Wednesday, August 25, 2010

I have measured out my life in coffee spoons*


63 years
23,000 days
69,000 meals
138,000 cups of coffee
276,000 spoons of sugar

That about summarizes the life of my kitchen table.   It, along with four chairs and a hutch cabinet, was a  wedding gift from my grandparents to my parents in 1947.  It is solid maple, very traditional, “Early American,” and built to last.

I ate at this table every day of my life growing up. We moved a fair amount, so sometimes it was a dining room table and sometimes a kitchen table, but it was always a part of my life.  Since there were four chairs and five of us, the fifth chair never matched.  My family always ate dinner together and long after the meal was completed, my parents would sit, drinking coffee, telling endless stories; as kids, we were expected to sit patiently.  Exceptions were only made for homework.  Maybe that is why I worked so hard in school- it was the only way to escape what seemed like interminable reminiscing.  Of course,  now I really wish I had listened a little better. 

But a kitchen table is not just for eating.  I did homework and art projects there.  My mom used it to cut out fabrics to make my school clothes, at least as long as I would deign to wear homemade dresses.  Both of my parents did daily crossword puzzles at that table: the Hartford Courant, the New York Daily News.   My mom rolled out pie crusts and, once she took over the cookie baking responsibilities from my grandmother, Christmas cookies on that table.  We did puzzles, played cards and hundreds (thousands?) of games of checkers, Candy Land, and Chutes and Ladders.

There was laughter, but tears were also shed at that table.  Mine was a family that loved each other deeply, but erupted in anger a little too often.  Arguments broke out over that table, sometimes fierce and frightening, but reconciliations always followed, usually sitting around that table.

Of course, growing up, I never really noticed this table, it was simply there.  Like oxygen.

My Dad passed away a long time ago and the table remained in my mother’s kitchen.   When we visited her,  we usually sat at that table,  drank coffee, and talked.  And, boy, my mom could talk.  She and I would stay up late, just talking.  I can’t even remember what we talked about.  When I’d call her on the phone,  I knew she was sitting at the table, drinking even more coffee and surreptitiously working her crossword puzzle while talking to me.  (Occasionally, she’d forget herself, and ask “Hey, you’d know this.  What’s a six letter word for organic chemical, starting with k?”  “Ketone,” I’d reply, annoyed that I did not have her full attention.)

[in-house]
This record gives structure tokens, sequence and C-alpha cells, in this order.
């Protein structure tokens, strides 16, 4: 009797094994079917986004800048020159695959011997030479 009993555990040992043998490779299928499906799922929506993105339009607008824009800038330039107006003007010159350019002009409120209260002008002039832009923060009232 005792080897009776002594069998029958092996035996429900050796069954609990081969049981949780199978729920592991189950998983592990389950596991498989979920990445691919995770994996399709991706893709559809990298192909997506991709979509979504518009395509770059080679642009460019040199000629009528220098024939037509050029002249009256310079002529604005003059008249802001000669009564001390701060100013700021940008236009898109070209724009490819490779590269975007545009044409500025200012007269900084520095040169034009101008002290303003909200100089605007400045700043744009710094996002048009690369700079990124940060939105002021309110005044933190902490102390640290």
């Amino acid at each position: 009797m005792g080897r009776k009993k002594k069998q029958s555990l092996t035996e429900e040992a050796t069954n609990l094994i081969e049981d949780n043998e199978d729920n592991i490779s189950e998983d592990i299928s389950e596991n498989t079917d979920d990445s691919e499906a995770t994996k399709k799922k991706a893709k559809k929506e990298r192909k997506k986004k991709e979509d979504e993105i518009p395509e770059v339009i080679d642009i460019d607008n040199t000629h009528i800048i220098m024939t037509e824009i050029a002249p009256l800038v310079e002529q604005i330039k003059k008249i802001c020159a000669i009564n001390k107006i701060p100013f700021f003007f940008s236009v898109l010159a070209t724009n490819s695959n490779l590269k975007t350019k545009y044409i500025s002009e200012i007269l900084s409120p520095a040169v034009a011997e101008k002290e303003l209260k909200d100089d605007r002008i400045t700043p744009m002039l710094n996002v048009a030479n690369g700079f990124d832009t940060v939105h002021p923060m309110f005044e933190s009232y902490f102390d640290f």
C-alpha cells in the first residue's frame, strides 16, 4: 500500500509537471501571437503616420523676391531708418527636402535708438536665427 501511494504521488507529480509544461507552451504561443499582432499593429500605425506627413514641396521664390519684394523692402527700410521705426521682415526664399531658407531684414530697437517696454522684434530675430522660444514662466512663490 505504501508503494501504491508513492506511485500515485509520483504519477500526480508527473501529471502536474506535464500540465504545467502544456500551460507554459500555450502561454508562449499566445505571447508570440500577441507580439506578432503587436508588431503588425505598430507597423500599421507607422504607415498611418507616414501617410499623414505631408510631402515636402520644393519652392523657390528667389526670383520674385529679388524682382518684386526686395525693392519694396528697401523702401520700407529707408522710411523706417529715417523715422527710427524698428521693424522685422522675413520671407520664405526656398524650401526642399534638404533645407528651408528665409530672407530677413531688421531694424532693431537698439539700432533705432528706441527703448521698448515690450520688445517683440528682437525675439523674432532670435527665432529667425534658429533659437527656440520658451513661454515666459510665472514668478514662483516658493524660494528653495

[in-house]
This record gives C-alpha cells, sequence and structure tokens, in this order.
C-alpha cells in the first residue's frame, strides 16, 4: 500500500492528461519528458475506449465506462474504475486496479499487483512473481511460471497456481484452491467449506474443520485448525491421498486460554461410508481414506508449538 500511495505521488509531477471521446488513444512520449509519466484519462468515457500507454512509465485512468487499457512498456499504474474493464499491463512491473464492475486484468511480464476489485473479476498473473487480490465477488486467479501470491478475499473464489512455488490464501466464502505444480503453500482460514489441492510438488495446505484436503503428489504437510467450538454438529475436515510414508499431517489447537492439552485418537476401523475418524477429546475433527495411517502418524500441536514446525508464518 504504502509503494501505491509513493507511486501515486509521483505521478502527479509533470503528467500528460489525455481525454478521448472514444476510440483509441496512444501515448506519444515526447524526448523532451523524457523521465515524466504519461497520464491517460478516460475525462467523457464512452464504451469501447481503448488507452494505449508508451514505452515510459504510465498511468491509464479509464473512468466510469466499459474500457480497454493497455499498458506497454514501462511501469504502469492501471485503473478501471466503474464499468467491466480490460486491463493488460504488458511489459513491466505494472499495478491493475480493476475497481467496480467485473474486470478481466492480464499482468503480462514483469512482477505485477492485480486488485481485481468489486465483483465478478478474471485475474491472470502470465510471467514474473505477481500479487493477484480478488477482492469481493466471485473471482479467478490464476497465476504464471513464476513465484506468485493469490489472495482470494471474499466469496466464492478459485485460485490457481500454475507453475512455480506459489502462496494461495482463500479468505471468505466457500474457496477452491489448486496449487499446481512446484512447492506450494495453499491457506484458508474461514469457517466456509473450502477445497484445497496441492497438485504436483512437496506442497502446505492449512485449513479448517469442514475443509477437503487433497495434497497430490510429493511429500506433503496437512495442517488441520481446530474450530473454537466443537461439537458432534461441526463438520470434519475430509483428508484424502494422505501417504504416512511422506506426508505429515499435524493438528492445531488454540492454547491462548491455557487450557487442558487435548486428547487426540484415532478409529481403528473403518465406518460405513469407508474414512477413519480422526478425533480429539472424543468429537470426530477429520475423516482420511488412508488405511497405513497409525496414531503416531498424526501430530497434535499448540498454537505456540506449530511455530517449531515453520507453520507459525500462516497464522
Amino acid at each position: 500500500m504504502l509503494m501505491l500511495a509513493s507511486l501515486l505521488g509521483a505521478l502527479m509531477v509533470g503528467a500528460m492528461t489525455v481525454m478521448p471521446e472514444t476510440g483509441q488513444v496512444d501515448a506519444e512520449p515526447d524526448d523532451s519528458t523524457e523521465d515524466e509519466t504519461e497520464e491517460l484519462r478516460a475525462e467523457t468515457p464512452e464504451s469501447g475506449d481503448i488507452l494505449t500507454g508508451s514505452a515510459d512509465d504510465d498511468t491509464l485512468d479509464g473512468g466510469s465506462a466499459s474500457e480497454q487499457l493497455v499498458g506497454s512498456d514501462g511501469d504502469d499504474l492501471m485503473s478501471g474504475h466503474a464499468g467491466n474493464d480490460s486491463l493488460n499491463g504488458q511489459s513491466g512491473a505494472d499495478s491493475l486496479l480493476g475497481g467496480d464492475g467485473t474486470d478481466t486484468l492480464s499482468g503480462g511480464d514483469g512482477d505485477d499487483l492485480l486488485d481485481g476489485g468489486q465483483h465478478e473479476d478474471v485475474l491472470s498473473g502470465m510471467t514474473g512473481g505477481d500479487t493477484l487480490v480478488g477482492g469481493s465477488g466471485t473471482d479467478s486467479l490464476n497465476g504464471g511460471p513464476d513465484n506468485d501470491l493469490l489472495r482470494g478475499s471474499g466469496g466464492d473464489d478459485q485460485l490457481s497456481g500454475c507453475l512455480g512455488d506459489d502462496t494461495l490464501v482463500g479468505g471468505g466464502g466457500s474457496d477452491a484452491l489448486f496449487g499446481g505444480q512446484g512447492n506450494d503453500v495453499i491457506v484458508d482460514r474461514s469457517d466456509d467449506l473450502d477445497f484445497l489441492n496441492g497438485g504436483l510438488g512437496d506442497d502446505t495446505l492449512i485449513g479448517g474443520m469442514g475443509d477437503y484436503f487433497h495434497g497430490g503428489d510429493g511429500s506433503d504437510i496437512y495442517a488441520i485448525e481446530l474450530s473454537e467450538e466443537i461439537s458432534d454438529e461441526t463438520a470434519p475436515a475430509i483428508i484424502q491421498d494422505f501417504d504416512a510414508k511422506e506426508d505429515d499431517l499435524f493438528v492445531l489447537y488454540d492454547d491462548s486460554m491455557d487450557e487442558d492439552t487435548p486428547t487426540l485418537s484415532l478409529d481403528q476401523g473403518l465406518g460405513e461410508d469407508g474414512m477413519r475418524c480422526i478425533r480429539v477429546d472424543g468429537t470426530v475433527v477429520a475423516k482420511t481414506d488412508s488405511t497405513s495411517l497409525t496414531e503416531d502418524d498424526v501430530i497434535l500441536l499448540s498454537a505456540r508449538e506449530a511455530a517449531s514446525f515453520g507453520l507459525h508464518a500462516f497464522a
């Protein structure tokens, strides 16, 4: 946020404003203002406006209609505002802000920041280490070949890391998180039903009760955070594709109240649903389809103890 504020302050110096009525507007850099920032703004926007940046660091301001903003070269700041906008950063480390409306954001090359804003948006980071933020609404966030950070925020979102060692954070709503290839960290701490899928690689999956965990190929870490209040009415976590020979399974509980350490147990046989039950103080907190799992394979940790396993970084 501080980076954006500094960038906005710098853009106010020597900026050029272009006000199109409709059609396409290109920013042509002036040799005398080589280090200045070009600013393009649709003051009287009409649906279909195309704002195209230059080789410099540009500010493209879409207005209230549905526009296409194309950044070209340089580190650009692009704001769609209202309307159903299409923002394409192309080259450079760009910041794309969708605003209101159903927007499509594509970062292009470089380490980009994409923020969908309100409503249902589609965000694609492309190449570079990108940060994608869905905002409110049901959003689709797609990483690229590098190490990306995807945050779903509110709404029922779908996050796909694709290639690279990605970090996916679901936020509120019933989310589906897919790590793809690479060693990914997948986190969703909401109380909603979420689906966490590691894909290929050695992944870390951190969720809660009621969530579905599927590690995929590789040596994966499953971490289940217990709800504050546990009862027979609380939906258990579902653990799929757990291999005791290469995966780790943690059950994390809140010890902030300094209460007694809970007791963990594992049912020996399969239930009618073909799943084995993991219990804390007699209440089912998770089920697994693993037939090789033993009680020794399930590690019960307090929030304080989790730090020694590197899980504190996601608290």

At some point, Mom decided she didn’t want the hutch cabinet in her apartment so it was moved to the damp basement and mildew damaged the wood.  With the passage of time, the table also showed signs of age- cigarette burns marred the top, lots of sitting derrieres wore the finish off the chairs, and the wood joints loosened.   

My mom died nearly two years ago.  When she died, I asked to keep the table, four chairs and hutch cabinet.  I am not really an “Early American” type, but I wanted to have  part of my family history in my own home.   Al asked if it would be too sad to have my family’s table occupying such a central space in our lives so soon after her death.   I wondered too.   But from the first day it was there, it felt like a warm blanket on a chilly night. Sitting in those chairs, I felt enveloped in comfort and very connected to my own history.


I sent the entire set out recently and had it refinished.  I told the furniture restorers to make the set look like it would have in 1947 when it was new.  They repaired cracks, completely refinished the wood and rebuilt those wobbly chairs.  I am certain that my parents would be glad to know that it has been repaired, refinished, and made ready for another 63 years.


It is solid maple, very traditional, “Early American” and built to last.   


Today I am grateful for my extended family that I see altogether too rarely.

*T.S. Eliot, “The Love Song of J. Alfred Prufrock

4 comments:

  1. Lovely, Deb. Just lovely. I knew that table had to be special when I saw it the other night. One of the things I loved about your new kitchen is the built-in comfort of it. And I'm positive the table added to that ambience.

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  2. Liana told me about your blog and I'm really enjoying it. May even do one myself someday.

    Rosalie Riegle

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  3. J. Alfred is worth reading again ( and again) thanks for sending me back to it.

    What a wonderful thing to do with the family table, such a central part of our lives. Chutes and Ladders, Candyland! This entry is so filled with warm family, I am feeling it right now, thank you for sharing.

    will add your blog to mine if I can figure out how! Thanks for putting From the Creek on yours.

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